More than 3 times more American's as a percentage of the population struggling to eat than the Chinese-

"Millions of Americans are currently weathering the effects of a slow economic recovery. Many Chinese, meanwhile, find themselves struggling less to keep their families fed, according to a recent Gallup report.

Nearly 20 percent of Americans say they've had trouble putting food on the table in the past 12 months, up from nine percent in 2008, the Gallup report found. Thats compared to six percent of Chinese respondents, down from 16 percent in 2008.

Though the U.S. economy is technically in a recovery, Americans' incomes have declined more since the recession's end than they did during the downturn. Nine in 10 Americans say they don't expect to get a raise that will be enough to compensate for the rising cost of food and fuel, according to an American Pulse survey.

At the same time, the Chinese middle class has been on the rise since the late 1990s. The middle-class explosion has been most prominent in the country's largest cities and government policies have helped to aid it along. Businesses are responding too: U.S. hotel companies are launching modestly-priced hotel chains in the country in hopes of attracting some of the scores of new middle class travelers, according to The Wall Street Journal.

And while the Chinese middle class is growing, the ranks of the U.S. poor are swelling. The nation's poverty rate jumped to 15.1 percent in 2010, the Cenus Bureau announced last month, as the total number of Americans in poverty grew to 46.2 million."
~ http://www.huffingtonpost.com/2011/1...n_1007845.html
"I have been made victorious by terror~ Muhammad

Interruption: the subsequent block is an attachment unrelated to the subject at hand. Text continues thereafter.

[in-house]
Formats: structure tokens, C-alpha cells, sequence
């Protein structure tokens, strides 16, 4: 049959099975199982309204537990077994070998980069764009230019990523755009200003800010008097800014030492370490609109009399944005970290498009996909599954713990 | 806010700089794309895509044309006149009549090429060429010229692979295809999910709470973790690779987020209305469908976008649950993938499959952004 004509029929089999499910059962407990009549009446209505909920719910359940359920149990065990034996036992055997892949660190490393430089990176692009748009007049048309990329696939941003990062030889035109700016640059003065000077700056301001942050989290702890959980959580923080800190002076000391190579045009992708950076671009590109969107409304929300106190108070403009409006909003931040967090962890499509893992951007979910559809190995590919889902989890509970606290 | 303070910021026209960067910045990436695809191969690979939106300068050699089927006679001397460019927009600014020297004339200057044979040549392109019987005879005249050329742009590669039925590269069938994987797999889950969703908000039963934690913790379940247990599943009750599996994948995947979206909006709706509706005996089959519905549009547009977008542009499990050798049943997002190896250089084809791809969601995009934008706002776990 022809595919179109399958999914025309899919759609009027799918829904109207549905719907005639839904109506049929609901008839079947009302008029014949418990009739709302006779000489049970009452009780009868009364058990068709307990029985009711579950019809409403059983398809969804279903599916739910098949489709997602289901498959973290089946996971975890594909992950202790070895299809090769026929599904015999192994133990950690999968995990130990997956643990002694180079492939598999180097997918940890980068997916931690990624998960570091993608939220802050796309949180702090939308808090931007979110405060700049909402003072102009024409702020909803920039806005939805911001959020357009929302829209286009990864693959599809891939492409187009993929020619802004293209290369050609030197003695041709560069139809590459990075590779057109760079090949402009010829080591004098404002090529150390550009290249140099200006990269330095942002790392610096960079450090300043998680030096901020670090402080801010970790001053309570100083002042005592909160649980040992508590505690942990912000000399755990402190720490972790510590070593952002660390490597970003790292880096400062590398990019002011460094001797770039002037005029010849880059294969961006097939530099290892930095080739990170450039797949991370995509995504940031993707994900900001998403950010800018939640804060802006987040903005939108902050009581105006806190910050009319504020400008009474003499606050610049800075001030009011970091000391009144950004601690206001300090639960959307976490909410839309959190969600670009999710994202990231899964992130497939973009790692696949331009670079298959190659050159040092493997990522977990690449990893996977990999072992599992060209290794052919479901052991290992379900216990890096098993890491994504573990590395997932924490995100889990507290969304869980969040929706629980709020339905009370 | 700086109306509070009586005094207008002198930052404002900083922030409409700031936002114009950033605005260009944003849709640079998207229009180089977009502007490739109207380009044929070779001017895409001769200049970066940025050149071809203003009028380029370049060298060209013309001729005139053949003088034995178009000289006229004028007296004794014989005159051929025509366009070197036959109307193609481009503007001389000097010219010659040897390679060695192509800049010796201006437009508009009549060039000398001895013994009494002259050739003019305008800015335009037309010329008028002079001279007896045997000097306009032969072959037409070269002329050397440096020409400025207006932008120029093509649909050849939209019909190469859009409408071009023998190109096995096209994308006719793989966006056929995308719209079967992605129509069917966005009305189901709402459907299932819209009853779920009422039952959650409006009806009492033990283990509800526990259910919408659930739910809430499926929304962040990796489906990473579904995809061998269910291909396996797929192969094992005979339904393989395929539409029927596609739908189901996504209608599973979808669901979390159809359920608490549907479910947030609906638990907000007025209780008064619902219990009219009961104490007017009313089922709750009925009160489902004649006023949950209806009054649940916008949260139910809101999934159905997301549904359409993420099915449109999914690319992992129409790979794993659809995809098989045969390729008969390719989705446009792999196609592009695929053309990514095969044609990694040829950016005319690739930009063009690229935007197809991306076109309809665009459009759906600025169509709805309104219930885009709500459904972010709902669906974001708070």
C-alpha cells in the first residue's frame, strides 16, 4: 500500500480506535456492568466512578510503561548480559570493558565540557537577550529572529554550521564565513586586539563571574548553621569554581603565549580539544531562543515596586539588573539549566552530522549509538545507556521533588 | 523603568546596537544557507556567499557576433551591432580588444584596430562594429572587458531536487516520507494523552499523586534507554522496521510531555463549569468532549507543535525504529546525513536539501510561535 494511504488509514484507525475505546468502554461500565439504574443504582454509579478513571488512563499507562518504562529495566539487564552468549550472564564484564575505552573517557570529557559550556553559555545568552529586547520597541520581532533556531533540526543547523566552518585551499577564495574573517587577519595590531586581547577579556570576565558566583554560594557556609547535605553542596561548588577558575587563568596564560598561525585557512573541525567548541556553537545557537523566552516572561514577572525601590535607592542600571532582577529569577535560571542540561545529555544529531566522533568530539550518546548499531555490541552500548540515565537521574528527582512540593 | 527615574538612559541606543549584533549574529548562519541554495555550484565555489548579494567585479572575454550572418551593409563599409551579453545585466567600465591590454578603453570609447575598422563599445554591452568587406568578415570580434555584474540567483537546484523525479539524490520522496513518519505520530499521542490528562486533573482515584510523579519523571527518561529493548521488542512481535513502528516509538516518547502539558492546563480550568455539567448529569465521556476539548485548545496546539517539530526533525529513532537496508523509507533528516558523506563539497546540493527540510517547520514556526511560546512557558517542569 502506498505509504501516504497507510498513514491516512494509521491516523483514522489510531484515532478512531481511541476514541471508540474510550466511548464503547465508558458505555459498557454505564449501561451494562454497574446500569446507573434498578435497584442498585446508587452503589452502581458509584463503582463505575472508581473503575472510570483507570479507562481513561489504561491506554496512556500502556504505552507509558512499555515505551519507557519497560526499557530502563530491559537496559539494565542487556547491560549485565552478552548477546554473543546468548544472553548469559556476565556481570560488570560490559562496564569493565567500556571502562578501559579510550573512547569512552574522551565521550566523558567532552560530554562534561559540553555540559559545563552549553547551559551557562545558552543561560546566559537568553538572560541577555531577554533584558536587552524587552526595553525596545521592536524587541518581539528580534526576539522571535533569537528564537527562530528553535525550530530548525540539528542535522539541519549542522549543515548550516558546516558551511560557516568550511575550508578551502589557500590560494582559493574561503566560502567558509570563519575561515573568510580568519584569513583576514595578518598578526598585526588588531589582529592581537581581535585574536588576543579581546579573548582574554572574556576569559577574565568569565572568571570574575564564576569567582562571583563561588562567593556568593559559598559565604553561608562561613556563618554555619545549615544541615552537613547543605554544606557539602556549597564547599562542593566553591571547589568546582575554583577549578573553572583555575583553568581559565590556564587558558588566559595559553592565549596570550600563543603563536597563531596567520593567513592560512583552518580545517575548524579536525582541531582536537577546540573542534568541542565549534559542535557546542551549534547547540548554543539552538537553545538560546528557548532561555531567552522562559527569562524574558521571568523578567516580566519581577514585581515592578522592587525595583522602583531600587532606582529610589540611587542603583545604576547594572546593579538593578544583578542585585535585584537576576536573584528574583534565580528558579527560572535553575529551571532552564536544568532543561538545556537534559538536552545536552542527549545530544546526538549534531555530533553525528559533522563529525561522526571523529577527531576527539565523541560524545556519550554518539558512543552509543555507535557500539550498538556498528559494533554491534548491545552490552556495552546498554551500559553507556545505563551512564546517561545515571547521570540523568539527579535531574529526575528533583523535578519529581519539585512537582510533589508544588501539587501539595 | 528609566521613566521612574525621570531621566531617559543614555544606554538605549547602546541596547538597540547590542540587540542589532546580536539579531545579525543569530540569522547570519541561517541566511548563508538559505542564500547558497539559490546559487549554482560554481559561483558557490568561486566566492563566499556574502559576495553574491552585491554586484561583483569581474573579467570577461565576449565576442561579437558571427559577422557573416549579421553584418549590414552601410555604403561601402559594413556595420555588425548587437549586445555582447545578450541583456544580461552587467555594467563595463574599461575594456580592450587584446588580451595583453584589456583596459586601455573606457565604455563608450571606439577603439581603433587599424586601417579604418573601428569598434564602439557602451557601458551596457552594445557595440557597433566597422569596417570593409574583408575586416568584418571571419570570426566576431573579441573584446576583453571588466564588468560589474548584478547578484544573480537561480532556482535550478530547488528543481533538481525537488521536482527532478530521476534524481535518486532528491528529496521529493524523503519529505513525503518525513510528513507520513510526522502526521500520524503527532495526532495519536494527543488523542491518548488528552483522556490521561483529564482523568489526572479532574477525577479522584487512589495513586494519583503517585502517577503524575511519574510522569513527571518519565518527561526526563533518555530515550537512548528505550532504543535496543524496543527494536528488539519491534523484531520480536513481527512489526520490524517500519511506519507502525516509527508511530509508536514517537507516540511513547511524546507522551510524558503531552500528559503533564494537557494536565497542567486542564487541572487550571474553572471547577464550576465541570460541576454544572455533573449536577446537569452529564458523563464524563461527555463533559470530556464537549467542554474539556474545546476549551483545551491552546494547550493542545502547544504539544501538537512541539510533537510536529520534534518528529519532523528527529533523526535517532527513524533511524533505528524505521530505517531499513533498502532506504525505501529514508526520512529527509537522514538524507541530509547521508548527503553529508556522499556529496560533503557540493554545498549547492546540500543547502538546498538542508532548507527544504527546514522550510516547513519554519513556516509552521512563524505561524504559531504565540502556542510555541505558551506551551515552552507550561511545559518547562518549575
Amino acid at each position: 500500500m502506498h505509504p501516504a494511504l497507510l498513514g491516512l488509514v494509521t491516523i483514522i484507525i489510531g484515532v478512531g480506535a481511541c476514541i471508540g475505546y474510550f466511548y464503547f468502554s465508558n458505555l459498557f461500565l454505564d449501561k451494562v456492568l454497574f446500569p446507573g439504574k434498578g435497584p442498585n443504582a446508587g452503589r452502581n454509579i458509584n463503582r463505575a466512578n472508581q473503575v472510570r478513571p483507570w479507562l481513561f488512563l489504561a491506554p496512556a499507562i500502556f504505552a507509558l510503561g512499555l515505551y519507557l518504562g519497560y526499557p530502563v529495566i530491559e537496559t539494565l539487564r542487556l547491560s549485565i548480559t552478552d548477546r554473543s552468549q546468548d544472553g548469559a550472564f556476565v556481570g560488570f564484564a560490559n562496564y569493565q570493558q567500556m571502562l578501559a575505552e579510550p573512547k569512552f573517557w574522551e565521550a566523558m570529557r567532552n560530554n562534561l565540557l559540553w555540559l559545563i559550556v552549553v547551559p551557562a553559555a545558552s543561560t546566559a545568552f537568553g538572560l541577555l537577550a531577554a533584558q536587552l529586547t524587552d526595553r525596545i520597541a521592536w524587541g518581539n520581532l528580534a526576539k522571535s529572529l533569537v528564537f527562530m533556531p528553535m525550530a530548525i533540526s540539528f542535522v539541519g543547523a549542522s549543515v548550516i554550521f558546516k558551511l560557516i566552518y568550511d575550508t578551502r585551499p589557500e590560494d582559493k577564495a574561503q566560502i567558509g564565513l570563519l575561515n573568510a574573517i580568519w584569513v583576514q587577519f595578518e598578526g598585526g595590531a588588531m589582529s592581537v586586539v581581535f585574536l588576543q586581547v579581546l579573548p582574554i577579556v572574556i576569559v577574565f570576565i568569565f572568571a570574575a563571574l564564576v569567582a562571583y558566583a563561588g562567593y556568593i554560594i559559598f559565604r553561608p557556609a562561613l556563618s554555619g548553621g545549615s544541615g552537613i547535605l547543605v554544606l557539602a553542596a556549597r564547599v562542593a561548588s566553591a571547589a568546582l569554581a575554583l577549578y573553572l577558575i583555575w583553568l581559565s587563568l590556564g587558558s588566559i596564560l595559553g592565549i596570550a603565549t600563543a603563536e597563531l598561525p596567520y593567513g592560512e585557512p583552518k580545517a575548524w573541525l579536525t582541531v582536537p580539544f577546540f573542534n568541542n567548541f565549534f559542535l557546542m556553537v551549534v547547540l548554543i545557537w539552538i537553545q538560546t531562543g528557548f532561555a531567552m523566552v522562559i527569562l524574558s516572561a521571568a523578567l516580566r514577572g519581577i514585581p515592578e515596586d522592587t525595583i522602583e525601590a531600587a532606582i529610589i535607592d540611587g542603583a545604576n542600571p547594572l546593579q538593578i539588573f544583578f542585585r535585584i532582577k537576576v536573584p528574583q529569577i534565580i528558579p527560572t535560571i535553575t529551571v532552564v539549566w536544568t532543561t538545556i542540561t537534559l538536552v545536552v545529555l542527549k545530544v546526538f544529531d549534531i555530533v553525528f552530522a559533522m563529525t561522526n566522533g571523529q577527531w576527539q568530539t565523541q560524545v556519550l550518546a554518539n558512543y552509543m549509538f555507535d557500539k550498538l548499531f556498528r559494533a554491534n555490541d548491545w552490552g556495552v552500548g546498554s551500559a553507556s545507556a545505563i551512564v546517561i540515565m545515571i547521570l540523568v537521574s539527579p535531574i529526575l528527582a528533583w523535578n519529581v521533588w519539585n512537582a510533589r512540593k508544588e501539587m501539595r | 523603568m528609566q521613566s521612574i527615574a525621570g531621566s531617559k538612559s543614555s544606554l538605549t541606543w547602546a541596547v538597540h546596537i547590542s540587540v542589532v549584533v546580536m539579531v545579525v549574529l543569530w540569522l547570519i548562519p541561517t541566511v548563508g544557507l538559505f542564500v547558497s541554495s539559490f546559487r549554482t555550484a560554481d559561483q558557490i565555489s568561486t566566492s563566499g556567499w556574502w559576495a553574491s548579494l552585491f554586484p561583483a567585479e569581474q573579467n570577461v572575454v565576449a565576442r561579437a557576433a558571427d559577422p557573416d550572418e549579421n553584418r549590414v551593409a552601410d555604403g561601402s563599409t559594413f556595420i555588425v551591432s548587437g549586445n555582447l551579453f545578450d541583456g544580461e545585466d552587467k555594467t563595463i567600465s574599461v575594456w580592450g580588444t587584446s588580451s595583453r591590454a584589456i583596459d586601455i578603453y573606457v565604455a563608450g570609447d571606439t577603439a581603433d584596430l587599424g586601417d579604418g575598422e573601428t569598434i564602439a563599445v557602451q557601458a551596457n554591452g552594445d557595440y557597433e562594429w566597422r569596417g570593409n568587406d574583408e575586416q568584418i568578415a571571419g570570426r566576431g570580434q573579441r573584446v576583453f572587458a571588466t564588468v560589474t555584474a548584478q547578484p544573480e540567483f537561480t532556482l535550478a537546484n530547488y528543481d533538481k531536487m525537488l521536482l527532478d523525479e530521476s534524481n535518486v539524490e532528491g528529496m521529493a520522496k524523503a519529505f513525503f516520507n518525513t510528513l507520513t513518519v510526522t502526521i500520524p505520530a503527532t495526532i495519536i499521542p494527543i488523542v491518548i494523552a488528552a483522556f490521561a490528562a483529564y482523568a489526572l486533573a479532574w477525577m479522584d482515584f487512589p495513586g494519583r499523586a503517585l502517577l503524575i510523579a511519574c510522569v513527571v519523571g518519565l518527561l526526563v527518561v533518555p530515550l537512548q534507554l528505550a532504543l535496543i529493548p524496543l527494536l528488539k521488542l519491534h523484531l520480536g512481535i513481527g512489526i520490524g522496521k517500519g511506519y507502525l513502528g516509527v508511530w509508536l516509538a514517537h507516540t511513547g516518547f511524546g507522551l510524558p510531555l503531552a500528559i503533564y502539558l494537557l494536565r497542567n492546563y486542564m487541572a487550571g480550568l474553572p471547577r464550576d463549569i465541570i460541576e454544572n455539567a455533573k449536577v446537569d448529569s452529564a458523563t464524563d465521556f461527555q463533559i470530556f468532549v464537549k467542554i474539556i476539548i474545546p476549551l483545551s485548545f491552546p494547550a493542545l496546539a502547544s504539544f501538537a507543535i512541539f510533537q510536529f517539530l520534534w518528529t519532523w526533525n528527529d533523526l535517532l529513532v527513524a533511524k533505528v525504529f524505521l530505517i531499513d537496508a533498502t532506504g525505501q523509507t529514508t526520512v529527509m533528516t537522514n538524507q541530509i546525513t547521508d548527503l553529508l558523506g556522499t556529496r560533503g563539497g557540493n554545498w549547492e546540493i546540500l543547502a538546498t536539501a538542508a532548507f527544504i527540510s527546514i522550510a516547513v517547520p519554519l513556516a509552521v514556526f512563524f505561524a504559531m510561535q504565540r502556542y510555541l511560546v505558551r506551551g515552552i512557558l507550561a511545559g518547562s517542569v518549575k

"The future must not belong to those who slander the prophet of Islam," ~ Barack Obama

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post #23 of 26
Quote:
Originally Posted by nvidia2008 View Post

You may have a driver and a BMW 6-series Coupe

off topic: why would you choose that car if you have a driver? Seems like an odd choice of car - get an Audi A8L or something.
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post #24 of 26
I cannot vouch for the accuracy of this report, could that be another real-estate bubble bursting?
Chanos: Chinas hard-landing has already begun - Marketwatch
Chinas bust will be a thousand times worse than Dubai (Oct 17 2011)

(I admit suspicion of such predictions)

Extract:
Quote:
NEW YORK (MarketWatch) China is heading into an economic storm, and the much-feared hard-landing of the worlds second-largest economy has already started, warned celebrated hedge-fund manager and China-bear Jim Chanos of Kynikos Associates on Monday.

The numbers are falling faster than we thought, said Chanos during an exclusive interview with MarketWatch on the sidelines of the 7th Annual New York Value Investing Congress.

Real estate sales in September and October, which are peak months, fell 40%-60% on-year, he said.

Chanos also pointed out that Chinese financial and real-estate stocks are down 30% from their peak, while cement and steel prices are declining.

People are buying into the idea of perpetual growth, Chanos said. But they have to ask, Are you really growing?

Then theres the well known part about the CCPs influence:
Quote:
In his earlier presentation at Mondays conference, he cautioned Western investors to remember that politics are a big part of business in China, and that in effect, banks are instruments of state policy.

I lack sufficient information to have an opinion on the matter, has the Chinese government some advantage it could leverage to weather such outcome?

Then theres the matter of those brand new ghost cities
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post #25 of 26
Quote:
Originally Posted by Immanuel Goldstein View Post

I cannot vouch for the accuracy of this report, could that be another real-estate bubble bursting?[/IMG]

There is a bubble for sure in the large cities in China, don't know about the rural areas.

http://www.calculatedriskblog.com/20...bauman-on.html
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post #26 of 26
Thank you for that link e1618978.